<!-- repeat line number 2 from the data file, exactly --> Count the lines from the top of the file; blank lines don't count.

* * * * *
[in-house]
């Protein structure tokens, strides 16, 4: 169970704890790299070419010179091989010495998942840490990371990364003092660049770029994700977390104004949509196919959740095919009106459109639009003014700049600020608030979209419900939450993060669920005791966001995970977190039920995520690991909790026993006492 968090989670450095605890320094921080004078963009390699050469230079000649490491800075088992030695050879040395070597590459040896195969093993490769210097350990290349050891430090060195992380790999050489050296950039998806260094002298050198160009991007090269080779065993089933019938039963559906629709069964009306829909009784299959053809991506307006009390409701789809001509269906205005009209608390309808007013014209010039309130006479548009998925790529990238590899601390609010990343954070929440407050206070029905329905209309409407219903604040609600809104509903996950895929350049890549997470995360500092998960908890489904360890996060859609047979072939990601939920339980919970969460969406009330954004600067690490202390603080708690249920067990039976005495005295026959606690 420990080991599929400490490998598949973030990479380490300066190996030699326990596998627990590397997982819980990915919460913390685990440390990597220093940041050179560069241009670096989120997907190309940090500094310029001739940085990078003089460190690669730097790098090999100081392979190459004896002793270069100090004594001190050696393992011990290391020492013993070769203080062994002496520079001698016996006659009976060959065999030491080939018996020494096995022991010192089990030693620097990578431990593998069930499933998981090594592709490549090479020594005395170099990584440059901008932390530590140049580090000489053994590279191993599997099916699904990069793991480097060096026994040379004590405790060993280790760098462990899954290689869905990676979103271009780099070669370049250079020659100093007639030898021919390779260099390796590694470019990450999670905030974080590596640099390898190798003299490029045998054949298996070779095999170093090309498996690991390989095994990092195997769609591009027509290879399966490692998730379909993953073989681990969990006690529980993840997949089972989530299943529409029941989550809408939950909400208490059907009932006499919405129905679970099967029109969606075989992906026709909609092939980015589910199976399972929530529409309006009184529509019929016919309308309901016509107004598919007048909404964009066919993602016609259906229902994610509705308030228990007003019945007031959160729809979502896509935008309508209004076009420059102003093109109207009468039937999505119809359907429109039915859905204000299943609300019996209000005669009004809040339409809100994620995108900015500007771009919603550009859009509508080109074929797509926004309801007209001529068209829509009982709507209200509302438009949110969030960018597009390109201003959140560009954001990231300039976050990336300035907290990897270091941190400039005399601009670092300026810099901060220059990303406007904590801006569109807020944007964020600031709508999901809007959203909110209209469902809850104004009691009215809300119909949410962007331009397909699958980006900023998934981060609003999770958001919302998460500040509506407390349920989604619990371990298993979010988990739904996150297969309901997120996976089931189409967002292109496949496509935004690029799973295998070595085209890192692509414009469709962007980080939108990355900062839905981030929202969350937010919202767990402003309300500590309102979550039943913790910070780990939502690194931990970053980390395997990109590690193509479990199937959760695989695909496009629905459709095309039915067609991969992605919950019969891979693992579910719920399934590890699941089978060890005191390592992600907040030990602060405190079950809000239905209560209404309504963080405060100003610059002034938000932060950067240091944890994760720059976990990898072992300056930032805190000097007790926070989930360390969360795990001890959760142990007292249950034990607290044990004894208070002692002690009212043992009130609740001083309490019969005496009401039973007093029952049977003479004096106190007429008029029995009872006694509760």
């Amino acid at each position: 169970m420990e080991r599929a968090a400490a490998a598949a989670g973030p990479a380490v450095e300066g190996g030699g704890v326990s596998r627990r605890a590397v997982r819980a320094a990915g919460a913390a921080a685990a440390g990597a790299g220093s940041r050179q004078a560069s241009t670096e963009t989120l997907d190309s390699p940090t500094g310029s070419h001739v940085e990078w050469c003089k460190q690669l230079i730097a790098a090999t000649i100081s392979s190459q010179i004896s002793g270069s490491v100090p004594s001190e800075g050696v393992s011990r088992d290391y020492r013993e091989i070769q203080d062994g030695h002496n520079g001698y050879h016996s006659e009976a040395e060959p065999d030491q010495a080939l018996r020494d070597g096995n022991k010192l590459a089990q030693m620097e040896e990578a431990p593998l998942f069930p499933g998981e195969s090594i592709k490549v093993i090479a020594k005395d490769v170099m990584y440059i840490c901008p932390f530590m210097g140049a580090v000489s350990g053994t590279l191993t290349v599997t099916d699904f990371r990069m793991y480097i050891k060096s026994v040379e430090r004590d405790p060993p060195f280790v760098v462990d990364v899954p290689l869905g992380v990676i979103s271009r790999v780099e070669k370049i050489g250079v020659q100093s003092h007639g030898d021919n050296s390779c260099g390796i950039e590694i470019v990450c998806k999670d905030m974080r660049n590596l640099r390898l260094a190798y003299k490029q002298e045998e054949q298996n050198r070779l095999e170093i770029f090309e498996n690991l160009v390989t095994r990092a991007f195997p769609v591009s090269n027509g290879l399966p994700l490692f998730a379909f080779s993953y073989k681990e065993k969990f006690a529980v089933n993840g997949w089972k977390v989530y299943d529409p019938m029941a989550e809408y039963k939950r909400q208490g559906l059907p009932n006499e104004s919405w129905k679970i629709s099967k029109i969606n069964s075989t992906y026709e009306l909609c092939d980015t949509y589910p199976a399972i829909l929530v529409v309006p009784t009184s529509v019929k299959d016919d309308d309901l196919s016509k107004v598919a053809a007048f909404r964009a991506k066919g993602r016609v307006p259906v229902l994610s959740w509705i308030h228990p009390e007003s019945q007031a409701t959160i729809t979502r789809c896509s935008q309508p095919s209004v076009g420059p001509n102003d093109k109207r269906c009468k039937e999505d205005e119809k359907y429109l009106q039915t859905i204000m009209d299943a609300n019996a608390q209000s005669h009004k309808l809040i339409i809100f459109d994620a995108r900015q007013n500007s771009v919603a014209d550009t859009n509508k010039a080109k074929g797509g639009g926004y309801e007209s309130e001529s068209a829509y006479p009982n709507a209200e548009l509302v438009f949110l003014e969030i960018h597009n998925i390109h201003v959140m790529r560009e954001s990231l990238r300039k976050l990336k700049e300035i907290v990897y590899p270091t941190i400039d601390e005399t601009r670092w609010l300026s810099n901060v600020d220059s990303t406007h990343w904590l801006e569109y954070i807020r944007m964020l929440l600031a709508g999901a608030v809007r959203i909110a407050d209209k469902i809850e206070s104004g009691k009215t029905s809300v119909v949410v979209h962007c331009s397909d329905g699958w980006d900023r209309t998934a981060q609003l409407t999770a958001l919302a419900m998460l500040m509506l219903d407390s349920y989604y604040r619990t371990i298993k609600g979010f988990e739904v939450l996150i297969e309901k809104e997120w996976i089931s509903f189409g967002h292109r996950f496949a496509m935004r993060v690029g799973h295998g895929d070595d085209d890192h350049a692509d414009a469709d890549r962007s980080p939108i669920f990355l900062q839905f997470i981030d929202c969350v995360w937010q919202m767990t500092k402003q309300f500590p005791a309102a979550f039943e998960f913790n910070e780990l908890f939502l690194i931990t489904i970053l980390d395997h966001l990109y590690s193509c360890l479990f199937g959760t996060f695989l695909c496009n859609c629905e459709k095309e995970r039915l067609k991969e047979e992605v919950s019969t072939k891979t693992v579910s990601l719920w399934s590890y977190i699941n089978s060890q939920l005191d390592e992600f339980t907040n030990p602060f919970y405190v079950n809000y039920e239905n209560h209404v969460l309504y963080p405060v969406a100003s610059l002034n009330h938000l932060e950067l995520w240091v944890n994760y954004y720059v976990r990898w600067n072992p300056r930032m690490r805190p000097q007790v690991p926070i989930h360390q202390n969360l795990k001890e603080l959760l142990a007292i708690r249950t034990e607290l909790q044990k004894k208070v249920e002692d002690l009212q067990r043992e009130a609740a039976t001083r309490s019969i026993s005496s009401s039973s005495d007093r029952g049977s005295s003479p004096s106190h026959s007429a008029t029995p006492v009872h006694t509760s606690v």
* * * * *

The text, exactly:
């Protein structure tokens, strides 16, 4: 169970704890790299070419010179091989010495998942840490990371990364003092660049770029994700977390104004949509196919959740095919009106459109639009003014700049600020608030979209419900939450993060669920005791966001995970977190039920995520690991909790026993006492 968090989670450095605890320094921080004078963009390699050469230079000649490491800075088992030695050879040395070597590459040896195969093993490769210097350990290349050891430090060195992380790999050489050296950039998806260094002298050198160009991007090269080779065993089933019938039963559906629709069964009306829909009784299959053809991506307006009390409701789809001509269906205005009209608390309808007013014209010039309130006479548009998925790529990238590899601390609010990343954070929440407050206070029905329905209309409407219903604040609600809104509903996950895929350049890549997470995360500092998960908890489904360890996060859609047979072939990601939920339980919970969460969406009330954004600067690490202390603080708690249920067990039976005495005295026959606690 420990080991599929400490490998598949973030990479380490300066190996030699326990596998627990590397997982819980990915919460913390685990440390990597220093940041050179560069241009670096989120997907190309940090500094310029001739940085990078003089460190690669730097790098090999100081392979190459004896002793270069100090004594001190050696393992011990290391020492013993070769203080062994002496520079001698016996006659009976060959065999030491080939018996020494096995022991010192089990030693620097990578431990593998069930499933998981090594592709490549090479020594005395170099990584440059901008932390530590140049580090000489053994590279191993599997099916699904990069793991480097060096026994040379004590405790060993280790760098462990899954290689869905990676979103271009780099070669370049250079020659100093007639030898021919390779260099390796590694470019990450999670905030974080590596640099390898190798003299490029045998054949298996070779095999170093090309498996690991390989095994990092195997769609591009027509290879399966490692998730379909993953073989681990969990006690529980993840997949089972989530299943529409029941989550809408939950909400208490059907009932006499919405129905679970099967029109969606075989992906026709909609092939980015589910199976399972929530529409309006009184529509019929016919309308309901016509107004598919007048909404964009066919993602016609259906229902994610509705308030228990007003019945007031959160729809979502896509935008309508209004076009420059102003093109109207009468039937999505119809359907429109039915859905204000299943609300019996209000005669009004809040339409809100994620995108900015500007771009919603550009859009509508080109074929797509926004309801007209001529068209829509009982709507209200509302438009949110969030960018597009390109201003959140560009954001990231300039976050990336300035907290990897270091941190400039005399601009670092300026810099901060220059990303406007904590801006569109807020944007964020600031709508999901809007959203909110209209469902809850104004009691009215809300119909949410962007331009397909699958980006900023998934981060609003999770958001919302998460500040509506407390349920989604619990371990298993979010988990739904996150297969309901997120996976089931189409967002292109496949496509935004690029799973295998070595085209890192692509414009469709962007980080939108990355900062839905981030929202969350937010919202767990402003309300500590309102979550039943913790910070780990939502690194931990970053980390395997990109590690193509479990199937959760695989695909496009629905459709095309039915067609991969992605919950019969891979693992579910719920399934590890699941089978060890005191390592992600907040030990602060405190079950809000239905209560209404309504963080405060100003610059002034938000932060950067240091944890994760720059976990990898072992300056930032805190000097007790926070989930360390969360795990001890959760142990007292249950034990607290044990004894208070002692002690009212043992009130609740001083309490019969005496009401039973007093029952049977003479004096106190007429008029029995009872006694509760």